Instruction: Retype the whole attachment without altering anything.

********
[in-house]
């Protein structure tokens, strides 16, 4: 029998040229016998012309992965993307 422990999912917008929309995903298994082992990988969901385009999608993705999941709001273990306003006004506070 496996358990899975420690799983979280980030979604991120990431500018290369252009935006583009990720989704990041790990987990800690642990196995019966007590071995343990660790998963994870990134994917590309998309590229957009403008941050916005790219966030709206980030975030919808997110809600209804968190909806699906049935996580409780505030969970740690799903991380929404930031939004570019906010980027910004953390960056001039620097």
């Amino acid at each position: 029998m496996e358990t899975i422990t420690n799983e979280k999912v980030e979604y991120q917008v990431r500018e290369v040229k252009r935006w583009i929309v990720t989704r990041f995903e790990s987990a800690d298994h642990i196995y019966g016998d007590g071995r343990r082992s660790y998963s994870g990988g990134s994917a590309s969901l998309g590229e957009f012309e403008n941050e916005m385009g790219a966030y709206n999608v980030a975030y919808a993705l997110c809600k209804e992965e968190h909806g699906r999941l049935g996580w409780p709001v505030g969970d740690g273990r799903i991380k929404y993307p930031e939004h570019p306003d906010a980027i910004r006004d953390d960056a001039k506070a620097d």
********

[in-house]
């Protein structure tokens, strides 16, 4: 029998040229016998012309992965993307 422990999912917008929309995903298994082992990988969901385009999608993705999941709001273990306003006004506070 496996358990899975420690799983979280980030979604991120990431500018290369252009935006583009990720989704990041790990987990800690642990196995019966007590071995343990660790998963994870990134994917590309998309590229957009403008941050916005790219966030709206980030975030919808997110809600209804968190909806699906049935996580409780505030969970740690799903991380929404930031939004570019906010980027910004953390960056001039620097």
């Amino acid at each position: 029998m496996e358990t899975i422990t420690n799983e979280k999912v980030e979604y991120q917008v990431r500018e290369v040229k252009r935006w583009i929309v990720t989704r990041f995903e790990s987990a800690d298994h642990i196995y019966g016998d007590g071995r343990r082992s660790y998963s994870g990988g990134s994917a590309s969901l998309g590229e957009f012309e403008n941050e916005m385009g790219a966030y709206n999608v980030a975030y919808a993705l997110c809600k209804e992965e968190h909806g699906r999941l049935g996580w409780p709001v505030g969970d740690g273990r799903i991380k929404y993307p930031e939004h570019p306003d906010a980027i910004r006004d953390d960056a001039k506070a620097d």